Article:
The radiation treatment I received was over about six weeks. It was a long and involved process, seems almost more complicated than chemo but it was more straightforward for me.
The process started with getting my leg (where the radiation site was) tattooed so they could align my leg for radiation each day. This process was pretty straightforward. Each day (five times a week) I would go to the hospital and lie on a bed for a few minutes and get my treatment. I had to lay in a "body mould" so I would not move and be in the same exact spot each time.
Radiation itself has its own set of side effects, but all in all I found it much more tolerable than chemotherapy. Some people get quite tired or have other problems, but as I had finished chemo and the area being radiated was on my leg and not near any internal organs it was not so bad. I didn't feel tired I believe because my body was feeling so much better and recovering from not having chemo any more.
The radiation treatment was very quick. It was done in three different angles for about forty seconds each time, getting aligned properly is the longest part. The radiation therapists got good quite quickly at aligning me properly.
The radiation burn started after about two weeks. It became quite painful, like a really bad sunburn, and given that it was just about on my hip, walking was pretty painful, so I tried not to as often as I could. However, I had to go back to work, so this was not always an option. They had creams for it, but I think it did more to prevent infection than pain.
I met with the doctor each week as well, just to make sure it wasn't getting infected, and it went by rather quickly. The most awkward part was given that it was on my leg, I had to "disrobe" for each treatment, I am a shy person, and this was one of my biggest hurdles, but the therapists were very respectful which really helped (I also had no other real option but to get used to it!). The other hard part was I saw a lot of kids getting treated through radiation therapy where I was at. I think this is one of the things that really drives me to do the fundraising I am doing for cancer research, I felt unfair and young at 26 to go through it, seeing parents watch their infant or child go through cancer is a whole new level of unfair.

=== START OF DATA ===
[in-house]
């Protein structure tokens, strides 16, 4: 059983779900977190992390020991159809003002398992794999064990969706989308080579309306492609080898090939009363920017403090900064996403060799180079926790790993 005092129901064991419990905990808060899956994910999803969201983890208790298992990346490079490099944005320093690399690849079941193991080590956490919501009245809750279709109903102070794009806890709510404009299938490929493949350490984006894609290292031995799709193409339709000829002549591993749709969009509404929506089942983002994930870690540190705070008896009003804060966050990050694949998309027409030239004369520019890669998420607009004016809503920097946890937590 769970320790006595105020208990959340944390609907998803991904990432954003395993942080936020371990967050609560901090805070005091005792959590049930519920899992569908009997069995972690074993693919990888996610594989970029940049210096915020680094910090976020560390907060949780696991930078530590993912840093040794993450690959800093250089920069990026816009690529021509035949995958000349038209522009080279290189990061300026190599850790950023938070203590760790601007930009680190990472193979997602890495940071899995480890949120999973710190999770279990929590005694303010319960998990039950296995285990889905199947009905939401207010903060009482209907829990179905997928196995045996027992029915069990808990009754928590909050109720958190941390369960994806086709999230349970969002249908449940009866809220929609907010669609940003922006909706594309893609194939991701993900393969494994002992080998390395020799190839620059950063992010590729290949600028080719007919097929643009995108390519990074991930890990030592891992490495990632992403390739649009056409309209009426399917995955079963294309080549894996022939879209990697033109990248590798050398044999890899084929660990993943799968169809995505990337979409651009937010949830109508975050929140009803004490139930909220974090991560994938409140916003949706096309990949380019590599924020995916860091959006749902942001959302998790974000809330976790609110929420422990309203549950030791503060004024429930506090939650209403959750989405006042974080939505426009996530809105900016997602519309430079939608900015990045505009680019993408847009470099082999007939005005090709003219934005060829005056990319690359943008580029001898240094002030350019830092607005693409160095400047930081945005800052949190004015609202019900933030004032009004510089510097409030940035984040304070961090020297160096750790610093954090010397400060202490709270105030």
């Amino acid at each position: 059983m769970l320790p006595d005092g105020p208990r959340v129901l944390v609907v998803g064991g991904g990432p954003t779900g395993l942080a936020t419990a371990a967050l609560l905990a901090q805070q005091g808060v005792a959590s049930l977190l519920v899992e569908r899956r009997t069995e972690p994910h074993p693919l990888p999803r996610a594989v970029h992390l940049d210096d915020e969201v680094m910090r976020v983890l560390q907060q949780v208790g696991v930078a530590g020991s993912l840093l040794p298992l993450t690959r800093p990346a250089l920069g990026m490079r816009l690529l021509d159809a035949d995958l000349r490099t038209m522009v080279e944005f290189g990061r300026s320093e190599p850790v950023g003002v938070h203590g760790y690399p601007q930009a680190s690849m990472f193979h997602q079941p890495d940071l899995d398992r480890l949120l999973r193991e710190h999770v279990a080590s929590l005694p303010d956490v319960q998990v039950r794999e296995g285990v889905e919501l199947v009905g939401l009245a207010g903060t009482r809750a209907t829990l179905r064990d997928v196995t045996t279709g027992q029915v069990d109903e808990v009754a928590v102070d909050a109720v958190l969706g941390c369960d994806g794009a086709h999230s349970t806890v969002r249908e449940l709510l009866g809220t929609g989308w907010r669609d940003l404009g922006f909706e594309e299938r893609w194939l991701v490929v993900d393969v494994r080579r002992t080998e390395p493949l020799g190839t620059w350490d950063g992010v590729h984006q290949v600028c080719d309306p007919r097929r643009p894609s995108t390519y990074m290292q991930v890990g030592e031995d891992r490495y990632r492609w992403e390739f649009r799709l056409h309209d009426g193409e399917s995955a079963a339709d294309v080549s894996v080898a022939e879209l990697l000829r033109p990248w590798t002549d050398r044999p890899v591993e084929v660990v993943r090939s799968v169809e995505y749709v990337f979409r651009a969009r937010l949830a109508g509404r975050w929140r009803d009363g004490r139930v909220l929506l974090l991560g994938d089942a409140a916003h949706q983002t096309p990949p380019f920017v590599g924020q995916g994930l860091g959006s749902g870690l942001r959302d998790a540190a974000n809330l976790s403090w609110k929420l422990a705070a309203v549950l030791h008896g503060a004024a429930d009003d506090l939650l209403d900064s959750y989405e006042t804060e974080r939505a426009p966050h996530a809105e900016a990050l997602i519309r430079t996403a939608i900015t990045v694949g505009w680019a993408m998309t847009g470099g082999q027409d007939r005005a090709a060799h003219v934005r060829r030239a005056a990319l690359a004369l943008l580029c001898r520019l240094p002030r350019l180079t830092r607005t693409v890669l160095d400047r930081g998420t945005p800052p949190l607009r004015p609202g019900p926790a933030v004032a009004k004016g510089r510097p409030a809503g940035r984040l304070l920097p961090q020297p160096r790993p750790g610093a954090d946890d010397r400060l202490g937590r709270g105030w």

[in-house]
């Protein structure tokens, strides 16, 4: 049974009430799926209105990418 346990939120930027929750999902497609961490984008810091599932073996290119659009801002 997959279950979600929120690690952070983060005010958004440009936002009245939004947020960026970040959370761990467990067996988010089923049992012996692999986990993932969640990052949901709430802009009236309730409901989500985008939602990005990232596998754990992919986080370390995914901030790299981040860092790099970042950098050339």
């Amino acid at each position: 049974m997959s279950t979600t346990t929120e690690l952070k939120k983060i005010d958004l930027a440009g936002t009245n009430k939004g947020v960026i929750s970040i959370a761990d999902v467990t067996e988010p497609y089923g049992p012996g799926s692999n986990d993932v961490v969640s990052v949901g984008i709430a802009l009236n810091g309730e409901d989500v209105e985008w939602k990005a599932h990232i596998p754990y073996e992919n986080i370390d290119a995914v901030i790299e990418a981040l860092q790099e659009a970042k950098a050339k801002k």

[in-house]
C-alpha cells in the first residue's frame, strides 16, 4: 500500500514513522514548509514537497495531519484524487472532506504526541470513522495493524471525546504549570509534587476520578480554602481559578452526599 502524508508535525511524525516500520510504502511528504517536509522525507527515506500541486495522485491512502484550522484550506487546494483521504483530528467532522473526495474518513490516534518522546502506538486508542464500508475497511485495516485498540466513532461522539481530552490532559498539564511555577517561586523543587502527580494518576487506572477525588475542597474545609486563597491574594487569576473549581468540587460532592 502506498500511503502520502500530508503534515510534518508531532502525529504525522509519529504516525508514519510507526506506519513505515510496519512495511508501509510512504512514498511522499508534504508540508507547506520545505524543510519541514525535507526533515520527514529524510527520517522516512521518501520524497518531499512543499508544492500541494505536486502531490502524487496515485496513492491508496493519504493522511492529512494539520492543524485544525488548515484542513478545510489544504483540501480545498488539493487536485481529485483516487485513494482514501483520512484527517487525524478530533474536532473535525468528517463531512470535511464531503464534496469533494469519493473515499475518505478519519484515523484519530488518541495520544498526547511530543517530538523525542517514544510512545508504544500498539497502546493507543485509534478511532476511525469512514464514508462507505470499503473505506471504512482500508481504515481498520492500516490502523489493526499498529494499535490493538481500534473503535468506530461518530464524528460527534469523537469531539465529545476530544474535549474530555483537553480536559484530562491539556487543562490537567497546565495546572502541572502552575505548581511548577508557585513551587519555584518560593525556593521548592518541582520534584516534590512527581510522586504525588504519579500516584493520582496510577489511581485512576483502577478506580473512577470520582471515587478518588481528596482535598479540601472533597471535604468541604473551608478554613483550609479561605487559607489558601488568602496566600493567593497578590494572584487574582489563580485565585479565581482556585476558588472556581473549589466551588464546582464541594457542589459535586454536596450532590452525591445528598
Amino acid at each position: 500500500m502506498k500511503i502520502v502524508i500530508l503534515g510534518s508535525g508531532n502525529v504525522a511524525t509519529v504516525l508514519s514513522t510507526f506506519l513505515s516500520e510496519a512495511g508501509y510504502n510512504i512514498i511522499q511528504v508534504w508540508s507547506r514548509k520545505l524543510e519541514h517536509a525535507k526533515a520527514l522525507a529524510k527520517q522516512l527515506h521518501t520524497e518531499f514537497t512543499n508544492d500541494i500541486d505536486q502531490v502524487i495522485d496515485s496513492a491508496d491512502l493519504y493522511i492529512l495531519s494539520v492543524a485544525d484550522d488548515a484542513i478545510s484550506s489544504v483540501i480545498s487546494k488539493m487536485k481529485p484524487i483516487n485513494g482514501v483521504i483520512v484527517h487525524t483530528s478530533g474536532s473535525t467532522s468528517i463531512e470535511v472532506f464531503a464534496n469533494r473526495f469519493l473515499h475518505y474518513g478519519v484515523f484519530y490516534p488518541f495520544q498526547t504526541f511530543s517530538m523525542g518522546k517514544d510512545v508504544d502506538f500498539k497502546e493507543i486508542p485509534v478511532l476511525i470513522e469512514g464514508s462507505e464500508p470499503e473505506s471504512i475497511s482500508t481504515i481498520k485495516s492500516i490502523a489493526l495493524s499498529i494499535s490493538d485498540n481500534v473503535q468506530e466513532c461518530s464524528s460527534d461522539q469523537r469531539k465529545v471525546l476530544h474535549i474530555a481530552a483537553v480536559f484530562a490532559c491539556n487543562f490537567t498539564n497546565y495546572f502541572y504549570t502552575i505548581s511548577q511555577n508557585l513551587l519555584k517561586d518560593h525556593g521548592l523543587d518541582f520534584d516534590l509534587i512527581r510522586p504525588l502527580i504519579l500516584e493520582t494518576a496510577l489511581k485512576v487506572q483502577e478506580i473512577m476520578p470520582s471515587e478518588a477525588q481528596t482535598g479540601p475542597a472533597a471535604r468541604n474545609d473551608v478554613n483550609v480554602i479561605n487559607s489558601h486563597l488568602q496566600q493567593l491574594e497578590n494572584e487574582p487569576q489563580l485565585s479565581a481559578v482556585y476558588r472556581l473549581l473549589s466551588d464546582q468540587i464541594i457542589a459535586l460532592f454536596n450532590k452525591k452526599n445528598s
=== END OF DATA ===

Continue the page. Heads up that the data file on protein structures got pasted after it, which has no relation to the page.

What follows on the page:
After treatment it took about three-four weeks for the skin to heal. It was burnt quite badly, but it is healed now. There is a patch on my leg where hair will never grow and I have the tattoos to remind me of it, and my leg is still a bit stiff, but these are all "normal" side effects with it.
At the end of the day, it was not as bad as I thought it would be. Maybe I had just gotten used to feeling like garbage. But you learn what kind of person you are going through something like this.
You realize how strong you can be.